If you've come this far, congratulations! In the next section I'll explain how the grass is generated. This is the technique I mentioned earlier.
Step 1: Setting up the plane
First you'll create a plane with 1 width segment and a few (in this case 5) length segments. Using this method ensures you have correct UV's for use with a basic grass texture (such as the one linked in Part 2 of Peter Guthrie's tutorial), without having to set them manually. (Make sure "Generate mapping Coordinates" is enabled in the plane's options.) After centering it in the scene, you'll then turn it 90 degrees on the X axis.
Move the plane up until a small part of the bottom is sitting under 0 on the Z-axis. Then position the pivot point of the plane on [0,0,0]. (See screenshot)
Step 2: Adding modifiers for the basic shape
In this step you'll add the first two modifiers to start giving our grass the right shape. The first one is a Taper, with the amount set to a negative value (-0.8 in my case). Make sure to set it' primary axis to the Y-axis, otherwise the plane won't deform at all.
Next, add a bend modifier to simulate gravity making the grass blade hang down a little. For this to give you the correct result, you'll have to change the Bend Direction to -90 and the Bend Axis to Y. Setting the Bend Direction to -90 is important as the front facing polygons will be aligned correctly. Bend Angle is, of course, set to your preference. Your plane should now look like the screenshot.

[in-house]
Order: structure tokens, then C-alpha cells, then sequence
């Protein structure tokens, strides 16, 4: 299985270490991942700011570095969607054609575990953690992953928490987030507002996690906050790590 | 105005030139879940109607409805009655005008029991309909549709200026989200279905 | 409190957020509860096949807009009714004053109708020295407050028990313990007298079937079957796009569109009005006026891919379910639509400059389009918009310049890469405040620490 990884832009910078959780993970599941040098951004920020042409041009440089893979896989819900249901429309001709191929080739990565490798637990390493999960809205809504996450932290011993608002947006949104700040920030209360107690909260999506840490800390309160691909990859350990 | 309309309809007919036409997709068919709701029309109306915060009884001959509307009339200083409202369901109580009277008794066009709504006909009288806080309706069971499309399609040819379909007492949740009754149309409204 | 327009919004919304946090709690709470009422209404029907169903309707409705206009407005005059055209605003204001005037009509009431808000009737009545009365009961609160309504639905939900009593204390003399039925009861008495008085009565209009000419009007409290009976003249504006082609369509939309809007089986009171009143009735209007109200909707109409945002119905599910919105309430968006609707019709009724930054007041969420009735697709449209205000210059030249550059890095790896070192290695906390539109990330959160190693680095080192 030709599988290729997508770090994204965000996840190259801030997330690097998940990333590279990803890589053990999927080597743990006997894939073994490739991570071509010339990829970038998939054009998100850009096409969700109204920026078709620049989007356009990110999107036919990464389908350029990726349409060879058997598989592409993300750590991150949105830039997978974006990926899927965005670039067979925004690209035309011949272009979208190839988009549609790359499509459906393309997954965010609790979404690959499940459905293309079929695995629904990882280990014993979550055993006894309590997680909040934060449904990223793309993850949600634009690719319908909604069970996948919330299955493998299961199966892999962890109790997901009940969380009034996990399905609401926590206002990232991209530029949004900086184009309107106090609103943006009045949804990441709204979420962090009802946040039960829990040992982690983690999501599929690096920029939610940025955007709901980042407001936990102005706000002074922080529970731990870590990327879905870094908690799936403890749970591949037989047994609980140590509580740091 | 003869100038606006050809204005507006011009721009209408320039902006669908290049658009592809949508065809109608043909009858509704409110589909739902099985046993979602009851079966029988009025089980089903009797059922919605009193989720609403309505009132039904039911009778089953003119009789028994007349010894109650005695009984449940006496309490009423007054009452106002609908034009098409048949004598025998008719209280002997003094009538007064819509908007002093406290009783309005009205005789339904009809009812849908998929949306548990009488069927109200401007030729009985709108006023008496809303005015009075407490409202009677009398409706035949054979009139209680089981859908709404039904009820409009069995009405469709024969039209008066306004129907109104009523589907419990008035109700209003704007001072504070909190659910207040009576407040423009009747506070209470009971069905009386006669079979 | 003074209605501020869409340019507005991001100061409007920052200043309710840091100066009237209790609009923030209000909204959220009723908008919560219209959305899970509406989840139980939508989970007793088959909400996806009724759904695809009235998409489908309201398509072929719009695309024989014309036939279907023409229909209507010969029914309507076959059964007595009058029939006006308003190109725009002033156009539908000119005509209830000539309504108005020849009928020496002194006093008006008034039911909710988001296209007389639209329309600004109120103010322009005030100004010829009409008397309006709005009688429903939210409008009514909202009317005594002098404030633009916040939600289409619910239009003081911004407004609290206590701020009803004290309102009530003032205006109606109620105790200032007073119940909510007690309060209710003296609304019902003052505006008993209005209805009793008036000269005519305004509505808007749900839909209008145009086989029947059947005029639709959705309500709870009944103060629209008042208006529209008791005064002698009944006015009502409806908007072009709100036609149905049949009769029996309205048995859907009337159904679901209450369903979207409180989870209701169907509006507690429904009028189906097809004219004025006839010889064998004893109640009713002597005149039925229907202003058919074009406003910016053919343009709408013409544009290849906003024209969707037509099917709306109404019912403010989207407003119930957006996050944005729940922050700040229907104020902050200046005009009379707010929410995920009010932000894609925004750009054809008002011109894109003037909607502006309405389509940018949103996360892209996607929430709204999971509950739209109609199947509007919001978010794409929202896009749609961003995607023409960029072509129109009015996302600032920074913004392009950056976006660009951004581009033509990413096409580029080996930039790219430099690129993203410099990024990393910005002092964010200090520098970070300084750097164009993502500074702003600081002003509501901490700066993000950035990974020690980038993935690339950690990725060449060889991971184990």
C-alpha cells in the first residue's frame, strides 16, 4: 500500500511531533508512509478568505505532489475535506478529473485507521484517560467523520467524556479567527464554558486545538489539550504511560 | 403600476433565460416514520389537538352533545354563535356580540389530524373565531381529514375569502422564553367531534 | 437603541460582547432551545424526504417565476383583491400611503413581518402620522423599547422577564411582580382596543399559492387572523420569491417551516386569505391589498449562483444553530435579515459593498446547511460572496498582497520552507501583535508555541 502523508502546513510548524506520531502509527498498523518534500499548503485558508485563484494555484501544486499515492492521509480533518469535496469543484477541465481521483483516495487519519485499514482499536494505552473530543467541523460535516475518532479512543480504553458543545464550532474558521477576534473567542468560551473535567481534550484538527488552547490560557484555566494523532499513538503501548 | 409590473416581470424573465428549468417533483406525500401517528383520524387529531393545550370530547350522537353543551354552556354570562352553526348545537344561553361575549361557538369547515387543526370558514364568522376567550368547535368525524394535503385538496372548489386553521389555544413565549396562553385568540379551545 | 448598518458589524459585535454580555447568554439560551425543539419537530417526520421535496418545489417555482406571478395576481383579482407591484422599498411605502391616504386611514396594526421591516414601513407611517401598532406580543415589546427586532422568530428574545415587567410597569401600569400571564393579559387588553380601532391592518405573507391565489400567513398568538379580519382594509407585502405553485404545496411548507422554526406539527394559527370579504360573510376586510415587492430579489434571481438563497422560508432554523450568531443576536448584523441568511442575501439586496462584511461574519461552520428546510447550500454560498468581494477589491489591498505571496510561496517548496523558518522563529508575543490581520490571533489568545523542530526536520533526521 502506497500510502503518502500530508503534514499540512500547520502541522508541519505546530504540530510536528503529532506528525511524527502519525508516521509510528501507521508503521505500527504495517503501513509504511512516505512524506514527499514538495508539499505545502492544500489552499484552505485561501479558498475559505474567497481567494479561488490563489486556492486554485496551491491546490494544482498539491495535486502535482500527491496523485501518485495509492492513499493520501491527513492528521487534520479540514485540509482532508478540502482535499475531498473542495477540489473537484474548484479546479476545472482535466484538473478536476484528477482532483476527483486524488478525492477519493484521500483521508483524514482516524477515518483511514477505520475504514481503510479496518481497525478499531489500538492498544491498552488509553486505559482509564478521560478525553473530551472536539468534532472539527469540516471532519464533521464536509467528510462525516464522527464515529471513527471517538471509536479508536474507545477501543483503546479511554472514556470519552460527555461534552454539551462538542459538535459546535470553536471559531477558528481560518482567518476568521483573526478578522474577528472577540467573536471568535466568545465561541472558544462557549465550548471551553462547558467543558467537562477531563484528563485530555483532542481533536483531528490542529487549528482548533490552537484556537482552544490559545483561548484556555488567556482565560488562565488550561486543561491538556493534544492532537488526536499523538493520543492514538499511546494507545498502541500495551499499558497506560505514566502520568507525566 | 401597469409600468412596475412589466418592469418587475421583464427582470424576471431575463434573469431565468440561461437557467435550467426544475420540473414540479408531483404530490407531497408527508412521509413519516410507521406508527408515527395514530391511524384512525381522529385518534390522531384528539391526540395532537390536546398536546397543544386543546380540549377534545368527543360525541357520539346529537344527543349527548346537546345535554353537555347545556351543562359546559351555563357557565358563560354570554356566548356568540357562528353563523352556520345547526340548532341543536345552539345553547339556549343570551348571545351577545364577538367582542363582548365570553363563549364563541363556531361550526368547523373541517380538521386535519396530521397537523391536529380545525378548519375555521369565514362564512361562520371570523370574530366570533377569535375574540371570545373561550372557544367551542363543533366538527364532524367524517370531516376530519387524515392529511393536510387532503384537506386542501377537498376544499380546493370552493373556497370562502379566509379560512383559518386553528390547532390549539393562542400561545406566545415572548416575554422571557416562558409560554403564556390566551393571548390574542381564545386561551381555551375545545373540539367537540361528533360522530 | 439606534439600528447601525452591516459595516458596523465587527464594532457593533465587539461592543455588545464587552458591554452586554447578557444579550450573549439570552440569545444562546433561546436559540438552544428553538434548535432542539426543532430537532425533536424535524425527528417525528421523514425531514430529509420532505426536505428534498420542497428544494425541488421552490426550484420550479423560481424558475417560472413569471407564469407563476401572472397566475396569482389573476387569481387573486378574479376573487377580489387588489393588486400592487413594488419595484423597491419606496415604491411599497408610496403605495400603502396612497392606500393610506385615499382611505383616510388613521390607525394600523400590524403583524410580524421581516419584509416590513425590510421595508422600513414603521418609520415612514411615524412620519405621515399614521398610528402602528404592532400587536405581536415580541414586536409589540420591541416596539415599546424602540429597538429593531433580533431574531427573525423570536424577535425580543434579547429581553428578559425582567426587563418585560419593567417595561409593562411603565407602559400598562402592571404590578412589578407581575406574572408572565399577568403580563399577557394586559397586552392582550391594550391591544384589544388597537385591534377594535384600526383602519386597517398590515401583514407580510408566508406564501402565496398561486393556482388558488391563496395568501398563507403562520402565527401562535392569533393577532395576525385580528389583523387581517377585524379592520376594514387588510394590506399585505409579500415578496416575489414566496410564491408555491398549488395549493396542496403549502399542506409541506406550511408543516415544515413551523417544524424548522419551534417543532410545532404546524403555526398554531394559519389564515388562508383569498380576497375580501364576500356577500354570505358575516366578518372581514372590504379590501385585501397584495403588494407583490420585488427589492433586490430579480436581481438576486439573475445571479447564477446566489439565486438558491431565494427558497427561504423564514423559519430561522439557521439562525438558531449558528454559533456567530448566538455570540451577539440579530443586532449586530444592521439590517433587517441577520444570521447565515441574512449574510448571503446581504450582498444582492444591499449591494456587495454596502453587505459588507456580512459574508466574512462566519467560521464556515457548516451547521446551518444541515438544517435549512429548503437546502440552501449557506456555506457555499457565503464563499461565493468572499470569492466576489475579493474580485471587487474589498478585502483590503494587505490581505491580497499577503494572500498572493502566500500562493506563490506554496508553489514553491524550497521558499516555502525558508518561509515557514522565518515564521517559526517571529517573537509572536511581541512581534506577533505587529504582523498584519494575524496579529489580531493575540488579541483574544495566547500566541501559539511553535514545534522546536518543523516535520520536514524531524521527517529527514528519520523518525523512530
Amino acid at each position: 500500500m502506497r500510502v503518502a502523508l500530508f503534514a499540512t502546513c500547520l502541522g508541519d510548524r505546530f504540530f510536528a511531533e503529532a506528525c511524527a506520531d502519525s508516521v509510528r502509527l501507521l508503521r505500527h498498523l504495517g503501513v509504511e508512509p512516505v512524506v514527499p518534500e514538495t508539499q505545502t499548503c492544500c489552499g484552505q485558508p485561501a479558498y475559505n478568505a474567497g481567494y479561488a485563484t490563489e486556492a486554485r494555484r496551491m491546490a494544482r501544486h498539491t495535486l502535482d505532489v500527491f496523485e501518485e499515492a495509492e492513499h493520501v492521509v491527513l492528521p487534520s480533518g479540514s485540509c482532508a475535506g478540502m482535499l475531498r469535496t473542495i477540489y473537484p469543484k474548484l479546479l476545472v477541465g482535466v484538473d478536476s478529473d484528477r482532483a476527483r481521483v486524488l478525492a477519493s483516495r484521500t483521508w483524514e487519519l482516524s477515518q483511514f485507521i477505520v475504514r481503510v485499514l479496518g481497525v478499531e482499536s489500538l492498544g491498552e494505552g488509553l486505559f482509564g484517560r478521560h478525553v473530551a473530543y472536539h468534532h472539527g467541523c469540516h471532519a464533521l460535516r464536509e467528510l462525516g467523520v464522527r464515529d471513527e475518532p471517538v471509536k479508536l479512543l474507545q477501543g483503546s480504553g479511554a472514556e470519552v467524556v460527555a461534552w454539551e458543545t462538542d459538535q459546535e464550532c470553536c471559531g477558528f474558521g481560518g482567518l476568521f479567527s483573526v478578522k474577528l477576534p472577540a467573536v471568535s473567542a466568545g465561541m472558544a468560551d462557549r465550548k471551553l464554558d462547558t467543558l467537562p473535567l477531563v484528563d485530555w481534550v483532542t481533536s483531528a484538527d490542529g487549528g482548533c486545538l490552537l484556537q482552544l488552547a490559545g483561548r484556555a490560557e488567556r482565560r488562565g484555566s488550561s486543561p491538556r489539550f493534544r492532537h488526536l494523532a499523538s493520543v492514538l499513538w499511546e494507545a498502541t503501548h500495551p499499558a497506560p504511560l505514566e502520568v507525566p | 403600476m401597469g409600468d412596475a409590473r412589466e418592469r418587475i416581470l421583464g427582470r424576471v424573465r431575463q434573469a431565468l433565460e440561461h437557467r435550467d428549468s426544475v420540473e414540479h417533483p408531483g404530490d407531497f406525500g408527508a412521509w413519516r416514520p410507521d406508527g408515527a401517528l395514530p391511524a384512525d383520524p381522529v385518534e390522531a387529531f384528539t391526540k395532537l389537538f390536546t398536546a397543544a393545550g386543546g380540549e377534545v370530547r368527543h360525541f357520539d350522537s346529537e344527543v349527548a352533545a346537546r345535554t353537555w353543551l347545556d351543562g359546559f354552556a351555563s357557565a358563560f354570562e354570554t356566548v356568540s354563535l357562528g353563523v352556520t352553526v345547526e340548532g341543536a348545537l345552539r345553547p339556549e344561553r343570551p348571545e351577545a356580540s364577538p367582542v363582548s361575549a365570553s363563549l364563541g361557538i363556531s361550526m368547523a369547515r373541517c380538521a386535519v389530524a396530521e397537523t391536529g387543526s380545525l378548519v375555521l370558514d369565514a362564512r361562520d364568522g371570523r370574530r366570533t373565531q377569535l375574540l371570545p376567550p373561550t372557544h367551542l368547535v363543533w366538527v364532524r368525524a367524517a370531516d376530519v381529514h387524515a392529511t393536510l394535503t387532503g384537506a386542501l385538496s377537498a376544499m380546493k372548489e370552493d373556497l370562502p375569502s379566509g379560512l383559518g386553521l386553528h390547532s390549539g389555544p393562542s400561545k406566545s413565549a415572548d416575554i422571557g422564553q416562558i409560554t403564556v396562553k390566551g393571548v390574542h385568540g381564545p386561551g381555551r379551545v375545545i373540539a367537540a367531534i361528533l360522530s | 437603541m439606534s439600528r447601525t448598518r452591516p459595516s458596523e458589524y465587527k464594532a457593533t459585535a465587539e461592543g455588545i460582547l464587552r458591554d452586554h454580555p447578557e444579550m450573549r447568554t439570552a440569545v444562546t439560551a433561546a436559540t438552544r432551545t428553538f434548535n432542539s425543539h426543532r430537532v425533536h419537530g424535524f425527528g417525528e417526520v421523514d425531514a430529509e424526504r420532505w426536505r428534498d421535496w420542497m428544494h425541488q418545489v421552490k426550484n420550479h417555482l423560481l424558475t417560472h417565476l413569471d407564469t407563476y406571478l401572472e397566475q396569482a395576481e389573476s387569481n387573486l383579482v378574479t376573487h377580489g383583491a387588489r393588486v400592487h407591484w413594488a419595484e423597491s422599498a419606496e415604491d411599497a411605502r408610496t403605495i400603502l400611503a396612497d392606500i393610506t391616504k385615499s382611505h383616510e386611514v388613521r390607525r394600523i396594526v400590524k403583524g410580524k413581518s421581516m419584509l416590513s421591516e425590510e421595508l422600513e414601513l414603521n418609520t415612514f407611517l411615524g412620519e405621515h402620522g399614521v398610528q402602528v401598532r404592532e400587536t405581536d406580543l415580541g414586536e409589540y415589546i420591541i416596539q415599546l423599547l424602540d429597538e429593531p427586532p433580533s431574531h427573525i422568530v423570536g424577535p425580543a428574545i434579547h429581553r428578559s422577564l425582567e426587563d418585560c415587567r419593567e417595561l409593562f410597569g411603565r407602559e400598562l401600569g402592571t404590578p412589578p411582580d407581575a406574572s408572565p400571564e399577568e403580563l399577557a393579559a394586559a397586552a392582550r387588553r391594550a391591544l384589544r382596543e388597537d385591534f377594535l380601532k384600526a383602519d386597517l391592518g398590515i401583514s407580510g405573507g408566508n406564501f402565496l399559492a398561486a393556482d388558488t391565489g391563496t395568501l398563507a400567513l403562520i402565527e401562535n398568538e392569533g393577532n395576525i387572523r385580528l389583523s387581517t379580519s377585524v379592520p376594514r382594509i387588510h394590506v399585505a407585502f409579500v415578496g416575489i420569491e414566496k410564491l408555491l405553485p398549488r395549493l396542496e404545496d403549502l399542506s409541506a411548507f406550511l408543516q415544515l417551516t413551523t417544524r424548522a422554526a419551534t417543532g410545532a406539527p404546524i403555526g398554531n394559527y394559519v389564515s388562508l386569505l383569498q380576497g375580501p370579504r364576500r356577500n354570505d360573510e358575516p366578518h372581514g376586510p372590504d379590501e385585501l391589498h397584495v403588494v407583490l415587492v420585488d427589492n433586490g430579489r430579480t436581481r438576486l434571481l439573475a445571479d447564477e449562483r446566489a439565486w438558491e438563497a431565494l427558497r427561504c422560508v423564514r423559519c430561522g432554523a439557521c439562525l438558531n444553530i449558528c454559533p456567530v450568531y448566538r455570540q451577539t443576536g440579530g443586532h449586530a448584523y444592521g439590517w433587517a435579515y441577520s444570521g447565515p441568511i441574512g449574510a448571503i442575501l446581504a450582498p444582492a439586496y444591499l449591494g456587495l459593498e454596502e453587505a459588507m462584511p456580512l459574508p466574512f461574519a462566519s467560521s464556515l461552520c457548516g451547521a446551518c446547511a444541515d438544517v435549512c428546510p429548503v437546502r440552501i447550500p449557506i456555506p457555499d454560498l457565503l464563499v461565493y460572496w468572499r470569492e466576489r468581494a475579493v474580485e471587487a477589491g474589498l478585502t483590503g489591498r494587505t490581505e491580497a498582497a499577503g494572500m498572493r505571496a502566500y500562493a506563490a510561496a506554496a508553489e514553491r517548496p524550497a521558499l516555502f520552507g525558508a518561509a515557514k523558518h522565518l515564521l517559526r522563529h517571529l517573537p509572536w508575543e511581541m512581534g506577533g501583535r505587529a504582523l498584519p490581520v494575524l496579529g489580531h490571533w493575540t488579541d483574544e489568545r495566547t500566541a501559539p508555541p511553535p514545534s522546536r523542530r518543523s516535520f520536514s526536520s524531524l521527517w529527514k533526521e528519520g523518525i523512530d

Step 3: Meshsmooth
As the name of the step suggests, next you're going to add a "Meshsmooth" modifier. Not a Turbosmooth!
Meshsmooth has a Subdivision Method called "Quad Output". When this is used on the geometry you created it will add a "dip" in the middle of the mesh, which brings you closer to the shape of a grass blade.
If you turn off the "Isoline Display" option in the "Local Control" rollout, you'll be able to see the effect more clearly. This little dip really adds to the detail of the grass reflection.
You can leave the Subdivisions set to 1 and the Smoothness set to 1.0
BONUS 1: You can add a "Relax" modifier to accentuate the dip even further. In the script the Relax Value is set to 1.0 and the iterations to 1. Make sure you leave "Save Outer Corners" checked or your mesh will start to deform, losing the blade's shape.
BONUS 2: Add a Turbosmooth modifier to smooth out the final shape.
And that's it! :)
Now, you might ask yourself what the advantages of this method are, rather than just modeling it yourself. In my opinion, flexibility. Doing things this way allows you to quickly generate different variations, without having to model each one individually. It also allowed me to automate the process into a script, making the process even faster.
If you've read this far, thanks, that's it for now. I hope you enjoy using the script and I look forward to seeing your results. If you'd ever like to suggest features or would like to work with me on improving the script, be sure to click on the version number for my details.